We’ve been told since our first pimple arrived to look in the mirror and say, “I’m good enough, I’m smart enough, and today is going to be a GREAT day, despite this mammoth zit on my chin” while plastering a fake grin on our face.
Positive psychologists have force-fed us affirmations, telling us that the more we say them and try to believe them, that happiness will be ours; that happiness is the only thing we should really care about, because “the pursuit of happiness” is our American right.
But is all of this scientifically sound?
Susan David, PhD, a psychologist on the faculty of Harvard Medical School, thinks not. After two decades of researching the science of emotions, she is making waves with her concept of “emotional agility,” which was declared by the Harvard Business Review to be one of the “Management Ideas of the Year.” In her recent book Emotional Agility she explains why we need to stop forcing happiness and allow ourselves to feel our emotions.
The Danger of Too Much Happiness
“The paradox of happiness is that deliberately striving for it is fundamentally incompatible with the nature of happiness itself,” Dr. David writes. “Striving for happiness establishes an expectation, which confirms the saying that expectations are resentments waiting to happen.”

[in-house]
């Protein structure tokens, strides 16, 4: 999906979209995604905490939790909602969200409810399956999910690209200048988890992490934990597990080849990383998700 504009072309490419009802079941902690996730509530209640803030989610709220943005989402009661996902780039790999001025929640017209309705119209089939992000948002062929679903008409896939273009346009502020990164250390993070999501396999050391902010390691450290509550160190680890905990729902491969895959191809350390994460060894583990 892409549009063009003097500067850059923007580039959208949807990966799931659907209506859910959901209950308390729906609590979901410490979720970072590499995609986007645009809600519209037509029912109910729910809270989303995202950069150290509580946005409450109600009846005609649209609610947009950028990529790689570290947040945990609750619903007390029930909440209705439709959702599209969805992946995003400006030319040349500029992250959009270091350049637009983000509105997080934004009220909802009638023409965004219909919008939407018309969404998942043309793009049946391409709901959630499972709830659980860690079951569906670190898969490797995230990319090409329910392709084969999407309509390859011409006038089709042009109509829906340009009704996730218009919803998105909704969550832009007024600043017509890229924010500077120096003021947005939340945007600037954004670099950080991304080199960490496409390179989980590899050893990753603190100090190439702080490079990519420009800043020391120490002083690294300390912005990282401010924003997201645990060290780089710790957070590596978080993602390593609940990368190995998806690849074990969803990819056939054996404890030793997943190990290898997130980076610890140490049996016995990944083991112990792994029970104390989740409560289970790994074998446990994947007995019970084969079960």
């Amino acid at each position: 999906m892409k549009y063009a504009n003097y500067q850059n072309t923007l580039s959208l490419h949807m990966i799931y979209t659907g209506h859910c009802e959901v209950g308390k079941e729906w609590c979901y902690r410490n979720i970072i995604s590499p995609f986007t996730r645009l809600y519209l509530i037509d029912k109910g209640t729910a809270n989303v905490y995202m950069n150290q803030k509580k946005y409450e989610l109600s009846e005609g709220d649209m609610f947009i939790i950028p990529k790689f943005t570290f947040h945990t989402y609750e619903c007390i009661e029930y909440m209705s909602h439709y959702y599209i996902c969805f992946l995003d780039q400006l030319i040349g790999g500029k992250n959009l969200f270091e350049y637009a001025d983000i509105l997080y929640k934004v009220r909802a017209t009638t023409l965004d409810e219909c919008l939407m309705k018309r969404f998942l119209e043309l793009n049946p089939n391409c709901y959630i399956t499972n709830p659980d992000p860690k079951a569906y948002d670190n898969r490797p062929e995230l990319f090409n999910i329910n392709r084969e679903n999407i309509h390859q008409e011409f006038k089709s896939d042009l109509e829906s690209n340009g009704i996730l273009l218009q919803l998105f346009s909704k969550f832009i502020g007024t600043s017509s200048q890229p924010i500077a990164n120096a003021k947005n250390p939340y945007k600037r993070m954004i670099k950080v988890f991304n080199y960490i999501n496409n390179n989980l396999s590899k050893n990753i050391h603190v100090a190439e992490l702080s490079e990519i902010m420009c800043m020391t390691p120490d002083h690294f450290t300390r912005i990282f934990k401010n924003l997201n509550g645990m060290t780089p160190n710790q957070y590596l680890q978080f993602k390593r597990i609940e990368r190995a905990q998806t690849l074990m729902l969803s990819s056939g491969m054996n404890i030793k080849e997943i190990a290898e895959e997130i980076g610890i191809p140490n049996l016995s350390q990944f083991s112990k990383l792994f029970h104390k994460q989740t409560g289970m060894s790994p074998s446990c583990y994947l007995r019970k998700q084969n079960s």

She peppers her book with studies showing why forced happiness does nothing but make us unhappier. In one study published in the Journal of Personal and Emotional Psychology in January 2001, two researchers at the University of California in Berkeley inspected yearbook photos from 1958 and 1960.
They distinguished genuine smiles from false smiles (the two smiles activate different muscle groups). Thirty years later, the students with the genuine smiles were found to be faring much better than those with the fake smiles: The genuine smilers had more satisfying marriages, greater feelings of well-being, and so forth.
In a study published in August 2011 in Emotion, some participants were given a fake newspaper article that praised the advantages of happiness, while another group read an article that didn’t mention happiness. Both groups then watched randomly assigned film clips that were either happy or sad.
The participants who had been given the newspaper article lauding the benefits of happiness came away from viewing the happy film feeling less happy than those in the group who weren’t told to feel happy in the article.
Says David, “Placing too high a value on happiness increased their expectations for how things ‘should be,’ and thus set them up for disappointment.”
Finally, in two studies published in October 2012 in Emotion, it was determined that the more people valued and pursued happiness, the lonelier they felt on a daily basis. Striving for happiness seemed to damage people’s connections with others because, in Western contexts, happiness is usually defined in terms of personal positive feelings. In the second study, inducing people to value happiness led to greater loneliness, as measured by self reports and levels of the hormone progesterone.